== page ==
According to the book, an adult male and female tigers were hunted by the local hunters on Jindo Island.

Mr. Barclay and the local hunters chased the other two tigers on the island for about 10 days but failed to find them.

On the beach they only found the footsteps of the tigers which were printed toward the mainland.

They thought the tigers fled to the land by crossing the sea, but three weeks later they found the tigers’ footsteps again.

Mr. Barclay’s records also say that legends also depict the popular existence of the tigers on the island and other islands south of the Korean Peninsula some 100 years ago.

Another Seoul National University professor, Kim Dong-Jin, who is a member of the fund, said that tigers were common even in the coastal areas and many islands of Korea.

“History books records a number of cases in which people were attacked by the tigers in the past”, Prof. Kim said.

He said that many national farms had to be moved from the mainland to the island to avoid the danger of tiger attack, but even on the islands tigers appeared frequently.

He argued that the national troops were mobilized
for the tiger hunts on the islands.

In South Korea tigers are extinct. Heavily fortified walls of barbed wires in 4-km-wide demilitarized zone (DMZ) block all wild animals from travelling between South and North Korea.

It was 1922 that the last tiger was seen and hunted on Mt. Daedeuk in Gyeongju, South Korea’s North Gyeongsang Province.

Currently, there remain about 400 Siberian tigers (Koreans call them Korean tigers) mainly in Far Eastern parts of Russia. The Siberian tigers are also called Amur tigers.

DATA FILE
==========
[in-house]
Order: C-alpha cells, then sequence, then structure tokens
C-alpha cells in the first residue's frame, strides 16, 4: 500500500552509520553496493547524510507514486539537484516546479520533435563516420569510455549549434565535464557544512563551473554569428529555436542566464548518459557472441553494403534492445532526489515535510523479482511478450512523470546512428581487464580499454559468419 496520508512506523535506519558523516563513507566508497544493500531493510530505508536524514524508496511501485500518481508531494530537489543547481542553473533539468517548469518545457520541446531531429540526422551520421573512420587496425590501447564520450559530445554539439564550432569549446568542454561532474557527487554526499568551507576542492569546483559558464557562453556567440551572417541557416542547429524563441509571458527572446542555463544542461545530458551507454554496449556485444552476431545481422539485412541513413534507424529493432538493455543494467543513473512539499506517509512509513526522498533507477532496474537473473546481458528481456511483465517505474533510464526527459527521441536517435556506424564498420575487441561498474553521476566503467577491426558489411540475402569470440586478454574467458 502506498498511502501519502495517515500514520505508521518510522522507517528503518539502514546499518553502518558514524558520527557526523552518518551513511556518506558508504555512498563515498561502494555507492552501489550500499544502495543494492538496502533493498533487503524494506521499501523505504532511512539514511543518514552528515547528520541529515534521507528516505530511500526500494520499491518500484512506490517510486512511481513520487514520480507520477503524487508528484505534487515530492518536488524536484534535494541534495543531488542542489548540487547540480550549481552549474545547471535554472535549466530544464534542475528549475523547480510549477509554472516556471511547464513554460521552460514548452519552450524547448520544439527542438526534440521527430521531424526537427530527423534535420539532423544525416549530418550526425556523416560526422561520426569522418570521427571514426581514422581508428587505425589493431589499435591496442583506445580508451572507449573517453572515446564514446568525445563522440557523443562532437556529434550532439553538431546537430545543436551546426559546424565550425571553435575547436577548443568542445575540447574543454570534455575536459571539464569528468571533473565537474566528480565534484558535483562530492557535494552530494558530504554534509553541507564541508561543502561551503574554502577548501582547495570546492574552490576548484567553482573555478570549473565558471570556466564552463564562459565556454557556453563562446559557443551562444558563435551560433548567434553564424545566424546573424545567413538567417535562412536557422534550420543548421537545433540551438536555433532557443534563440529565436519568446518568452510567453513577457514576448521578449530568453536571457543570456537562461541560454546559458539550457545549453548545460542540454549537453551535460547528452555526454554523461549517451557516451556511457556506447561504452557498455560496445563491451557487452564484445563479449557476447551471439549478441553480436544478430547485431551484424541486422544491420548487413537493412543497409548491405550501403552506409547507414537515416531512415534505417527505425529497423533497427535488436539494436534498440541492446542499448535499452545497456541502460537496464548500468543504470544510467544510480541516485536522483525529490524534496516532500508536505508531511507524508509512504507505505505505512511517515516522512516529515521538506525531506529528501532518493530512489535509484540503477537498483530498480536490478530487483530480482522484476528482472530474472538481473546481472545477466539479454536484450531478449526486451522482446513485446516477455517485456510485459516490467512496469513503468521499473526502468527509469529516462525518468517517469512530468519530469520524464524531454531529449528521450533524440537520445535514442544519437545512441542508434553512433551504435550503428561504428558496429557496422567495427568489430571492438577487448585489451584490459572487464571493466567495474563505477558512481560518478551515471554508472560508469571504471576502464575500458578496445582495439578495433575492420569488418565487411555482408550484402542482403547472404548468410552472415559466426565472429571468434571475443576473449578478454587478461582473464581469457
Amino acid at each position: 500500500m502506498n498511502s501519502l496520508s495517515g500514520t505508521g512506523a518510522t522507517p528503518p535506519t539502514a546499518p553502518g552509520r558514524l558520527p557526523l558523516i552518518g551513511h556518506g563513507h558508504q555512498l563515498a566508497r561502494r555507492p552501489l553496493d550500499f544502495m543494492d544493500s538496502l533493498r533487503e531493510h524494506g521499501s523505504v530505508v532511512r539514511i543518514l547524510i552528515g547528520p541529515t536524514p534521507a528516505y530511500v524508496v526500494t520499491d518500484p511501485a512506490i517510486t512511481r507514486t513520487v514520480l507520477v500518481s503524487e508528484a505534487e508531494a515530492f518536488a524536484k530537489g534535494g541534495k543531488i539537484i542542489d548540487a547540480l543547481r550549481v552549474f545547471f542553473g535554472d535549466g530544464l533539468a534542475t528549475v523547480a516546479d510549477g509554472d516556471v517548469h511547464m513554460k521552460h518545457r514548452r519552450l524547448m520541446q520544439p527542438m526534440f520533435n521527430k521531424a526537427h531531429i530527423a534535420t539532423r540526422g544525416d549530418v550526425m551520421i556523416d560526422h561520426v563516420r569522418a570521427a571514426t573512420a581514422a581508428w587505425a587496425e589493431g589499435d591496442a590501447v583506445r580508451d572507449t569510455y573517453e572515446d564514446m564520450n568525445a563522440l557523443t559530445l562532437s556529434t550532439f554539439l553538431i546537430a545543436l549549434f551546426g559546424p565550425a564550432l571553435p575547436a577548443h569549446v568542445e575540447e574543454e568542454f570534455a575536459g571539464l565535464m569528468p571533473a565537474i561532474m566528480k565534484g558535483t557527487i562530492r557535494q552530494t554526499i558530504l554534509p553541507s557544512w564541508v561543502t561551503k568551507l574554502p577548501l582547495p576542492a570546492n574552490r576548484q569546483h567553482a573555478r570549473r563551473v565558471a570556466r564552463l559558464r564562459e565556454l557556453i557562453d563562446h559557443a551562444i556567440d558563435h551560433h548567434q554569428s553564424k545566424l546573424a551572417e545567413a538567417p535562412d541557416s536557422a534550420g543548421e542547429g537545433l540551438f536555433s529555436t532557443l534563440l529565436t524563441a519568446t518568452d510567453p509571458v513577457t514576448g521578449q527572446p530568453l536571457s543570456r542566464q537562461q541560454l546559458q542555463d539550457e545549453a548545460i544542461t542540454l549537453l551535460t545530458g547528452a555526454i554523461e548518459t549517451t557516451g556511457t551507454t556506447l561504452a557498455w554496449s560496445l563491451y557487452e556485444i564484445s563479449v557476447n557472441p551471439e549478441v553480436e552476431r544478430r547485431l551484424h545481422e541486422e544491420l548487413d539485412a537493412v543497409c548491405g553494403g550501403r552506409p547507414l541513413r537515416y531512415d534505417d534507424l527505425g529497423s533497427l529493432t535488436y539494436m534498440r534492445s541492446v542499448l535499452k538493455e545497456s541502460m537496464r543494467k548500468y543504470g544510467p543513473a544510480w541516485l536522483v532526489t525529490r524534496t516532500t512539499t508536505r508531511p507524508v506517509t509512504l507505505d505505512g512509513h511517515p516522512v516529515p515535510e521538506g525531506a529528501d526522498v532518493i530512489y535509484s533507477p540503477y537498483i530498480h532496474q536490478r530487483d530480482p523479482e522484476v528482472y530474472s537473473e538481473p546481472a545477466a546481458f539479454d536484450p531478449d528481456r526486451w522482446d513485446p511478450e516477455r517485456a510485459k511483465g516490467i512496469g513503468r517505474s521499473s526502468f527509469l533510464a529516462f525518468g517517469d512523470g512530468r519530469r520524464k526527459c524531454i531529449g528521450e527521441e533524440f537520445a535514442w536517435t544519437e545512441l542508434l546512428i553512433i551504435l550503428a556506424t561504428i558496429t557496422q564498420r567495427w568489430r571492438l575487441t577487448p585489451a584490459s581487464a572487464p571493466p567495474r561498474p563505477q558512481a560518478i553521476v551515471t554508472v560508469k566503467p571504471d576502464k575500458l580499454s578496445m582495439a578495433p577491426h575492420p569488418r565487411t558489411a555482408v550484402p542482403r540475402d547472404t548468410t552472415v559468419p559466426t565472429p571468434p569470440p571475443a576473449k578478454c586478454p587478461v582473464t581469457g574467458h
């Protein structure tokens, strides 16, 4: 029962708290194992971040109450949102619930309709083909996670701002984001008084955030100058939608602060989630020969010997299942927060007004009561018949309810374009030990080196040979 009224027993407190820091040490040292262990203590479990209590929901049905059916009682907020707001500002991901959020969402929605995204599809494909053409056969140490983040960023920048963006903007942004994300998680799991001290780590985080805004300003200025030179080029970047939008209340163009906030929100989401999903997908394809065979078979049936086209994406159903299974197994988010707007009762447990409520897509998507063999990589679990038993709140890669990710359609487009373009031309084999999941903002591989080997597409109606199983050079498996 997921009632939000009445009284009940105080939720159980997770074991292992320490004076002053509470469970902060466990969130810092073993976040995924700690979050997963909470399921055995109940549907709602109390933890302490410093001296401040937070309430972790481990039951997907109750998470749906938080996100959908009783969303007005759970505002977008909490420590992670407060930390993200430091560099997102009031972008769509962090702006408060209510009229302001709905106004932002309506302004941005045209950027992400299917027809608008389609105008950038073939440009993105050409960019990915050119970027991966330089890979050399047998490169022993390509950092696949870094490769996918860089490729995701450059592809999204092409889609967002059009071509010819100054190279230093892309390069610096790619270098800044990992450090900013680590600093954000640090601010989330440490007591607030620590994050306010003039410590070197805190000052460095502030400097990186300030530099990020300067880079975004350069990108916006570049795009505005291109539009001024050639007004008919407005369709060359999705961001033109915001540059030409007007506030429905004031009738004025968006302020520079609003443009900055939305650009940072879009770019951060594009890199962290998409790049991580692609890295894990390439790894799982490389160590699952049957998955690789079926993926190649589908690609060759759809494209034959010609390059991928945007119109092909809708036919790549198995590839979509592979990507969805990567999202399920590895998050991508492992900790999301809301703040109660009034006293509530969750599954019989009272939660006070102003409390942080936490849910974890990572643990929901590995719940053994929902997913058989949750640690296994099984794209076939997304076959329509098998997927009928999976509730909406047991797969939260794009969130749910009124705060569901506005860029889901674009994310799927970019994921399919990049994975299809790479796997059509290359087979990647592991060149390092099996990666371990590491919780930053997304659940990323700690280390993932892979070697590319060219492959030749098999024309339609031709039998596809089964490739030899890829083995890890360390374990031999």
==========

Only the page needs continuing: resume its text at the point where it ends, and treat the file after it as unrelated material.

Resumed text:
Recently, a research team of the Seoul National University released a report saying that Korean tigers have the same DNA with the Siberian tigers.

The Fund for Korean Tigers Conservation (http://koreatiger.org/), established by civilians in 2004, supports Russia’s Phoenix Fund (http://www.phoenix.vl.ru/)

 

The following story is part of “The Manchurian Tiger” authored by Ford G. Barclay.

My own most successful hunts have been inthe island of Chindo, some thirty miles as the crow flies south-east of the open port of Mokpo, situated at the south-west corner of Korea. It is separated from the mainland by a channel between two and three miles wide, through which the current rushes at such a rate that it is only possible to cross in a large boat for thirty minutes or so at each turn of the tide, and yet tiger most readily face this fierce tide pretty frequently.

The island is about the size of The Isle of Wight, and there being very little cover on it when snow is on the villager that authentic news of fresh tiger tracks will be liberally rewarded. On one visit I was greeted with the intelligence that four tigers were there, a male and female of fair size, and two three-year-old females.

The first two I secured a day or two later, the other two broke back through the beaters in a drive some twelve miles from the nearest part of the channel. The next morning their tracks were reported in the tidal mud, heading across the straits for the mainland, but being still skeptical as to tiger facing such a swim in the depth of winter I continued my hunt for ten days, during which no freshtracks were seen.

Three weeks later news of another pair in the island led me back, but though we jumped one I never actually saw more than the footprints. A week later these two were also tracked over the mud towards the straits and mainland. Early this year (1914) the body of a tiger was washed up on.

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  • : Le retour du tigre en Europe: le blog d'Alain Sennepin
  • : Les tigres et autres grands félins sauvages ont vécu en Europe pendant la période historique.Leur retour prochain est une nécessité politique et civilisationnelle.